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Hee Yeon Im, Justin Halberda; Accurately modeling Visual Working Memory performance at the individual trial level. Journal of Vision 2012;12(9):858. doi: https://doi.org/10.1167/12.9.858.
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Visual Working Memory (VWM) performance may emerge from factors such as the likelihood that a given item has been processed (Pm) and the resolution of stored representations (SD). Recent approaches to modeling VWM have assumed that, when an item is not processed (i.e., Pm=0), observers’ guesses will be uniform – but the actual pattern of guesses was not measured. And, has assumed that internal representations are subject to Gaussian noise (SD) that is constant across various feature values – but this constancy was not empirically tested. These assumptions make generalization difficult when guesses are not uniform (e.g., biased guessing) and when internal noise varies as a function of the parameter value (e.g., scalar variability in numerosity; Whalen, 1999; oblique effect in orientation; Appelle, 1972). Here we demonstrate a general-purpose approach to modeling performance in VWM tasks that includes: 1) empirically measuring guesses on trials with 0ms-stimulus-duration, 2) generating appropriate models of internal representation for particular feature dimensions, and 3) iteratively generating mixture models to estimate a likelihood that each observation derives from an internal representation. In three experiments, we use this method to estimate Pm and SD for color, orientation, and numerosity of arrays of 1, 3, or 6 sets at stimulus duration of 0, 33, 67, 100, 133, or 198ms. Results show that Pm increases from 0 to 100ms then attains asymptote while SD remains stable across all SOA's, suggesting that information accumulation in perception completes within 100ms and that stored information in VWM is all-or-none. SD remained constant across set sizes, favoring a fixed-resolution model of VWM. This approach embraces and extends previous modeling efforts, allowing us to empirically estimate guessing, capture a wider range of appropriate models for internal representations, and analyze data at the individual trial level.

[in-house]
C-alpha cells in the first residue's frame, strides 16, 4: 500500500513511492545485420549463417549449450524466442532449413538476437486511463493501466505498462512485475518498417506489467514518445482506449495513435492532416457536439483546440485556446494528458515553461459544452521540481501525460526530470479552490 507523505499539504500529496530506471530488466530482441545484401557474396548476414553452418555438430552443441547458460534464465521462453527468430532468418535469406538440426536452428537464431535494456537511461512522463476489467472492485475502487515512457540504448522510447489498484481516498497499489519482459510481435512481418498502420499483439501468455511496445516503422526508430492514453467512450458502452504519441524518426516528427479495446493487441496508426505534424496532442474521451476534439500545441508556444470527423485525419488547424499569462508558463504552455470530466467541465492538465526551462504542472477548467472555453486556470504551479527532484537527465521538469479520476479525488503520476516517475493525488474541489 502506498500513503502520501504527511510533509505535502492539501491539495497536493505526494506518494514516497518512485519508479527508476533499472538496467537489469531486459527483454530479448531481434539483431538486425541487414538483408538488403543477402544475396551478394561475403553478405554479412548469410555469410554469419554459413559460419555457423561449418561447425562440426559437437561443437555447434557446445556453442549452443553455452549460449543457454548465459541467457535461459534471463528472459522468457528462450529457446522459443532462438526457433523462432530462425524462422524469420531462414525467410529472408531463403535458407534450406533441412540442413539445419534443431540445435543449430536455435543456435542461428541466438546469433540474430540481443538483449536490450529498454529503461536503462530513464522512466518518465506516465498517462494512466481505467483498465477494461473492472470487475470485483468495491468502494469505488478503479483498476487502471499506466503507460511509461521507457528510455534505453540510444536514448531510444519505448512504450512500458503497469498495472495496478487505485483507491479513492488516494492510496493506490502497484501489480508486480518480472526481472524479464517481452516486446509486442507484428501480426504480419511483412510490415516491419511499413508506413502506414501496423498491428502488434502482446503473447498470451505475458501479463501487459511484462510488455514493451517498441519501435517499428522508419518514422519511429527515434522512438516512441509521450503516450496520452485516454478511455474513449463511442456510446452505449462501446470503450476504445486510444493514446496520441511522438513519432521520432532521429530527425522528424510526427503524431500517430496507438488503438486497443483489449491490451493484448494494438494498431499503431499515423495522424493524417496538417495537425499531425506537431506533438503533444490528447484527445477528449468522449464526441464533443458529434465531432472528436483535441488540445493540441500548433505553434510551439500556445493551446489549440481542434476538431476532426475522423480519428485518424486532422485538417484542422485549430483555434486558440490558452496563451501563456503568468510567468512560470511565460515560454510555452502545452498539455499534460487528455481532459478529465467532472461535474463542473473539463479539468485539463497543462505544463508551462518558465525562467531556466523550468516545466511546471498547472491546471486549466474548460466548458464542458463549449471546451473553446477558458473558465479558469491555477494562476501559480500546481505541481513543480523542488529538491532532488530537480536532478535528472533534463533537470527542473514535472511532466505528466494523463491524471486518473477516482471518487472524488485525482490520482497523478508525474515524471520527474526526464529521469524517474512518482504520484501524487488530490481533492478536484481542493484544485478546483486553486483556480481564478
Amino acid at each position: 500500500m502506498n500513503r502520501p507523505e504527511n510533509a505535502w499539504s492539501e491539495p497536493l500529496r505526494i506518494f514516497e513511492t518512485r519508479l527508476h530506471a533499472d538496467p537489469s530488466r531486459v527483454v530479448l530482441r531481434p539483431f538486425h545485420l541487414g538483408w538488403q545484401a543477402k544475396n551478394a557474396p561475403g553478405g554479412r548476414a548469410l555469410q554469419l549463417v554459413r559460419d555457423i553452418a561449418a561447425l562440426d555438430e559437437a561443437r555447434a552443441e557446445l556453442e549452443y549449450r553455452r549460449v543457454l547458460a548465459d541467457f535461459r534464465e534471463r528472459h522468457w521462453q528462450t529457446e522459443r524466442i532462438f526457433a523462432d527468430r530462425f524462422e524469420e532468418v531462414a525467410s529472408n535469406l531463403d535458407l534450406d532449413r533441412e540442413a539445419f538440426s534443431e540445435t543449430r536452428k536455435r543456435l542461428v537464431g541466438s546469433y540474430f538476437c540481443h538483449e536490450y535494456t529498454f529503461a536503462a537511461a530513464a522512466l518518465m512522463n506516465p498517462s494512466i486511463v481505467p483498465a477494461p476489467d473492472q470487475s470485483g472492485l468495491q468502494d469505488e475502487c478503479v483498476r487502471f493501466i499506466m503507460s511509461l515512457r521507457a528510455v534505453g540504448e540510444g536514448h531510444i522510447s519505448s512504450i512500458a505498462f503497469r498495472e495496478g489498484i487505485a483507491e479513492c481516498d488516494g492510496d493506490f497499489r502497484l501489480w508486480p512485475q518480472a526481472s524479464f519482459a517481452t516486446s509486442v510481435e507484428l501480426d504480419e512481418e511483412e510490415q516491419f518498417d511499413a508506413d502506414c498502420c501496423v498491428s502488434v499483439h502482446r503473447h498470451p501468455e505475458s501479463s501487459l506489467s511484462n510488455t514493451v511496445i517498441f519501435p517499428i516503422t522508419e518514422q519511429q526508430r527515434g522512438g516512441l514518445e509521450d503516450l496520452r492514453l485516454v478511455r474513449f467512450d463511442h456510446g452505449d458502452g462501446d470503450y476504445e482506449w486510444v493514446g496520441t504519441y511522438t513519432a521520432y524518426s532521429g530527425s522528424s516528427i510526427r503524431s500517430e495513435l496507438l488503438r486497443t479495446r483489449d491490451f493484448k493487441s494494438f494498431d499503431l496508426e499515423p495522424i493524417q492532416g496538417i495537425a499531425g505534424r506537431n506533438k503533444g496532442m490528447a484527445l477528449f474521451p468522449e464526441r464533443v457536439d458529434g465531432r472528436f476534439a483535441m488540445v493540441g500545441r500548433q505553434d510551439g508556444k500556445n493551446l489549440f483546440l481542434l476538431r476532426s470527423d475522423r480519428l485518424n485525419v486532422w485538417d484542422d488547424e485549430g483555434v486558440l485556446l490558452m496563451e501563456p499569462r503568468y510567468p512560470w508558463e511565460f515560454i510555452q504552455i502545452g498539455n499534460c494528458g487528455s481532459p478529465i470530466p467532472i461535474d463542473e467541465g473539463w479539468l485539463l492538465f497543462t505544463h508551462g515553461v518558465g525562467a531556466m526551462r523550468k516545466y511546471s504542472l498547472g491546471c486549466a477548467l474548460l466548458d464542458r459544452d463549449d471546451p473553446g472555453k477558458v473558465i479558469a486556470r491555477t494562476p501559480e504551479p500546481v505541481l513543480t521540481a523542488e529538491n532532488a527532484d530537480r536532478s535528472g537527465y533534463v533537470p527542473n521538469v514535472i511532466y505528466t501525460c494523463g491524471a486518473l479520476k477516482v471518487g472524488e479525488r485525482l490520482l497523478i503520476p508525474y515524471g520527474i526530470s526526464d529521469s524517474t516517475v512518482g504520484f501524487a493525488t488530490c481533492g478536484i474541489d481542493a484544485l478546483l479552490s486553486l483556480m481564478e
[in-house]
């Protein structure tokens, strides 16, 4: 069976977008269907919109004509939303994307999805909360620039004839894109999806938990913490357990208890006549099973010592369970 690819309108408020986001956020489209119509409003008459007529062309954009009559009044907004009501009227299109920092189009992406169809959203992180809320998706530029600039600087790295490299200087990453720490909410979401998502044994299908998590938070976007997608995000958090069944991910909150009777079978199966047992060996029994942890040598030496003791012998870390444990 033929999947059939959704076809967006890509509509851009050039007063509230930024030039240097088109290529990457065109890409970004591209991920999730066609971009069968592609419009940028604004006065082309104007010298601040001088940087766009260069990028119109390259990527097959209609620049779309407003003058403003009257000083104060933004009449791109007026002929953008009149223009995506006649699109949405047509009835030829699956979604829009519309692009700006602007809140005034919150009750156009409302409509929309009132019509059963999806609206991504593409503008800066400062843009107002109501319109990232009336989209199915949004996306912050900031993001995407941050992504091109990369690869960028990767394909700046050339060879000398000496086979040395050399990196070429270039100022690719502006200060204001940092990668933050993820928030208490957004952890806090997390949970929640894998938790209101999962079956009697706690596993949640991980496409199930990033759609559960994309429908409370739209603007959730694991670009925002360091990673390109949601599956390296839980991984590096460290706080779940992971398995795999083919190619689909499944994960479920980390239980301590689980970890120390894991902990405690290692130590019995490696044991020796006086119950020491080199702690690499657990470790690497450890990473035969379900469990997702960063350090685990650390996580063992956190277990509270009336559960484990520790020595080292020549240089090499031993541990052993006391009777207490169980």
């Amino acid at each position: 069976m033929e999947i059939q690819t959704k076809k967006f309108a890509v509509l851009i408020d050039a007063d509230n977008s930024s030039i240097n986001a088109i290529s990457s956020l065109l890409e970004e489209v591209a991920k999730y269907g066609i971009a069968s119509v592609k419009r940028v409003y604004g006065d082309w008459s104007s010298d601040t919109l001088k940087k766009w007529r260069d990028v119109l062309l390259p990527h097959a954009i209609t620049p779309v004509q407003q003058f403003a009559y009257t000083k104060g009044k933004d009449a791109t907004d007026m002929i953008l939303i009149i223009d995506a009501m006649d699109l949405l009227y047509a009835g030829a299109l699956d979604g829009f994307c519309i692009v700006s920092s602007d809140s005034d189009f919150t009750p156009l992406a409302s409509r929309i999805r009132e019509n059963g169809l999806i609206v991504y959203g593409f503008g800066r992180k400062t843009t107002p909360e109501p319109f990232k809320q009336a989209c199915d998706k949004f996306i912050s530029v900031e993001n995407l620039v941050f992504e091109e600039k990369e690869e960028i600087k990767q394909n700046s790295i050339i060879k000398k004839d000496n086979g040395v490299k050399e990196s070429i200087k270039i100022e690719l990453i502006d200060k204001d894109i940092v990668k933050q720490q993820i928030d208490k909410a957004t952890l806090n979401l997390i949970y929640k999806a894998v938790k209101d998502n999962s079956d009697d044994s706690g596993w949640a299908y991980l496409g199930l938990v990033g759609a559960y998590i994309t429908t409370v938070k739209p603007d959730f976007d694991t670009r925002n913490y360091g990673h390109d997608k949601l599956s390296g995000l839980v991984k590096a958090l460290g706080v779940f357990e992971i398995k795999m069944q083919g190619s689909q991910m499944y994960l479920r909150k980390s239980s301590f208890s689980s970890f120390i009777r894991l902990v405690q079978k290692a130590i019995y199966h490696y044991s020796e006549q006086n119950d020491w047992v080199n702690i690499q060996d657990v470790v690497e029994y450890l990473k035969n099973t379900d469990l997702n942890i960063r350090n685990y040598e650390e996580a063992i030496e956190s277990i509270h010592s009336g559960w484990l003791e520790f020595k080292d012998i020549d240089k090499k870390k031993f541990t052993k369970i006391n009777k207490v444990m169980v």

Meeting abstract presented at VSS 2012
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